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"Boardwalk Empire" -- "The Age of Reason": When That Shark Bites with His Teeth Dear, Scarlet Billows, They Begin to Spread

By Aggie Maguire | TV | November 1, 2011 |

By Aggie Maguire | TV | November 1, 2011 |

Gentle readers, the terror is upon us. Forget the scalpings; forget the throat slashings. The truly terrifying plot line is here: the spawn of Lucy Danziger and Nelson Van Alden has arrived. Has there ever been a child in the history of television with a scarier genetic heritage and greater innate potential to become a psychopath? And yet, the birth of the child has so far brought out the best we’ve seen in Lucy who pulled herself together and behaved quite sensibly after the initial shock; and it also showed us a kinder side of Mrs. Van Alden who showed real compassion for Lucy rather than dismissing her as a harlot. Now if Lucy can just keep a smidgen of that common sense that surfaced and get the hell out of there before her baby is stolen, I might start liking the girl.

This week’s pervasive theme was confession. Little Schroeder was doing it for the first time and didn’t seem at all convinced of the benefits: he seems to belong more to the Age of Reason than his elders who, as we saw, still fear the consequences of disobeying their God’s rules. Margaret was surprised to hear she was expected to make a confession and then used it to passive-aggressively threaten Nucky and shock Father Brennan with her wanton thoughts about Owen Sleator ( I know several people think I’m very hard on Margaret but she doesn’t seem to have a sincere bone in her body. Everything she does appears to have a calculated angle behind it). Herman Kaufman was confessing while hanging upside down in a meat locker. And poor Agent Clarkson was on the brink of forcing Van Alden into a confession, which would have been really tragic since federal agencies really don’t function well without at least one corrupt, sociopathic self-flagellating agent on board. I’m torn about Van Alden’s initial bed side vigil: was he really remorseful in the beginning before he thought God was accusing him through Clarkson or was he just keeping watch to make sure nothing slipped out before the guy died? Either way, there was a very clever juxtaposition between his sudden loss of compassion and exit from the dying man’s room once he knew he was in the clear and his wife’s sympathy for Lucy when she finds her alone.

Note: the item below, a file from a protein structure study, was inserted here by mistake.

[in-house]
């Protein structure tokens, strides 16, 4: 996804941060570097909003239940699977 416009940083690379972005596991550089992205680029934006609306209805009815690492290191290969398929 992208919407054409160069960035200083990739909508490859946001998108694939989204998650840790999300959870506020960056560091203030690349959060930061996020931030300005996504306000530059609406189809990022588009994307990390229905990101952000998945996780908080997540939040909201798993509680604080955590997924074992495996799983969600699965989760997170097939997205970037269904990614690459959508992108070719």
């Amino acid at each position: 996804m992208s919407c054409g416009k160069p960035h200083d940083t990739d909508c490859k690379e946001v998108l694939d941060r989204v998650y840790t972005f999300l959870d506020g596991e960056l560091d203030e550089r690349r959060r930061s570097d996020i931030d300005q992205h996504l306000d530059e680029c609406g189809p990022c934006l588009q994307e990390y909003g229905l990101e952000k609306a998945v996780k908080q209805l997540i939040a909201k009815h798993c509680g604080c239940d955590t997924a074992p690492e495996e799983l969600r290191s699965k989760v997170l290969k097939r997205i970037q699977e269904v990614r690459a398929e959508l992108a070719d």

Uncle Junior is now going under the name of Whitlock and appears to be the new senior man behind Jimmy’s operation. Dominic Chianese is a fine actor but I question the wisdom of casting him as a man connected to the mob in a show set in New Jersey. It’s practically impossible to think of him as anything other than Uncle Junior, especially with such a distinctive voice. There’s so much going on relationship-wise at the moment that I find the liquor smuggling less interesting, especially when they go with the patented BBC “three men and a dog” approach to a confrontation . we’ve had three weeks of parlor talk about the level of protection that Rothstein will provide for the liquor run, it ended up being just Lansky, Luciano, a driver and this week’s version of the red-shirted ensign? And on the other side: Jimmy, Harrow and Horovitz? Perhaps I’m the overly cautious type but if I’d just lost $70,000 worth of liquor, I’d bring more than a handful of armed men along on an ambush of a major crime syndicate.

Line of the week: “He loved the Lord.” “Seems like a pretty one-sided relationship.”

Anvil of the week: The flickering lamp of hell fire flames above Van Alden’s head

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